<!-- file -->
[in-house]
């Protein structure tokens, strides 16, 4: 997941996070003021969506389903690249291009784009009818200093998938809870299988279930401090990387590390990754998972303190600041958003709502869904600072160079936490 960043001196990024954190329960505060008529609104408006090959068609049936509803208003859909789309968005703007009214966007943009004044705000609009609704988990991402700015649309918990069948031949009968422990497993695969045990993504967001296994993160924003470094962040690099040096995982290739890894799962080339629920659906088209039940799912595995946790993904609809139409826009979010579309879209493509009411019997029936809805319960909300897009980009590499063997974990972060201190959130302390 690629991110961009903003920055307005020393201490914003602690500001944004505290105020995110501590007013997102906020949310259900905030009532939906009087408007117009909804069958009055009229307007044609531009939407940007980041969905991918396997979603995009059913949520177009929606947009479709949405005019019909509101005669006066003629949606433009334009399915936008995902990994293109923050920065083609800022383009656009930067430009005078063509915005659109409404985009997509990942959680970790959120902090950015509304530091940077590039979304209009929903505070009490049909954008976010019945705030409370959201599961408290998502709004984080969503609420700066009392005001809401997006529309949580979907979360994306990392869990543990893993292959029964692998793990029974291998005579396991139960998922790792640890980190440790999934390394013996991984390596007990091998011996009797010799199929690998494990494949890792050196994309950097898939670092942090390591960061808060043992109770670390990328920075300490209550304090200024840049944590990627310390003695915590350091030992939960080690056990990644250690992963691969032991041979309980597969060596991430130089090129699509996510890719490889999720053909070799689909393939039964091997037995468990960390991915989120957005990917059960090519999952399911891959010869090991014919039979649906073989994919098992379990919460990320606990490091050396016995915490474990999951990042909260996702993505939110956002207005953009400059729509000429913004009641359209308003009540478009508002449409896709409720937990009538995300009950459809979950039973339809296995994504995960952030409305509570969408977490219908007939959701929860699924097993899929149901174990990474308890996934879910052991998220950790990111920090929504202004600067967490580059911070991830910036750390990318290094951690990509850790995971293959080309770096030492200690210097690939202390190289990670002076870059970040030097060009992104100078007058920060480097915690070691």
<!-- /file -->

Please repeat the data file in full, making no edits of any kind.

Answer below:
[in-house]
């Protein structure tokens, strides 16, 4: 997941996070003021969506389903690249291009784009009818200093998938809870299988279930401090990387590390990754998972303190600041958003709502869904600072160079936490 960043001196990024954190329960505060008529609104408006090959068609049936509803208003859909789309968005703007009214966007943009004044705000609009609704988990991402700015649309918990069948031949009968422990497993695969045990993504967001296994993160924003470094962040690099040096995982290739890894799962080339629920659906088209039940799912595995946790993904609809139409826009979010579309879209493509009411019997029936809805319960909300897009980009590499063997974990972060201190959130302390 690629991110961009903003920055307005020393201490914003602690500001944004505290105020995110501590007013997102906020949310259900905030009532939906009087408007117009909804069958009055009229307007044609531009939407940007980041969905991918396997979603995009059913949520177009929606947009479709949405005019019909509101005669006066003629949606433009334009399915936008995902990994293109923050920065083609800022383009656009930067430009005078063509915005659109409404985009997509990942959680970790959120902090950015509304530091940077590039979304209009929903505070009490049909954008976010019945705030409370959201599961408290998502709004984080969503609420700066009392005001809401997006529309949580979907979360994306990392869990543990893993292959029964692998793990029974291998005579396991139960998922790792640890980190440790999934390394013996991984390596007990091998011996009797010799199929690998494990494949890792050196994309950097898939670092942090390591960061808060043992109770670390990328920075300490209550304090200024840049944590990627310390003695915590350091030992939960080690056990990644250690992963691969032991041979309980597969060596991430130089090129699509996510890719490889999720053909070799689909393939039964091997037995468990960390991915989120957005990917059960090519999952399911891959010869090991014919039979649906073989994919098992379990919460990320606990490091050396016995915490474990999951990042909260996702993505939110956002207005953009400059729509000429913004009641359209308003009540478009508002449409896709409720937990009538995300009950459809979950039973339809296995994504995960952030409305509570969408977490219908007939959701929860699924097993899929149901174990990474308890996934879910052991998220950790990111920090929504202004600067967490580059911070991830910036750390990318290094951690990509850790995971293959080309770096030492200690210097690939202390190289990670002076870059970040030097060009992104100078007058920060480097915690070691």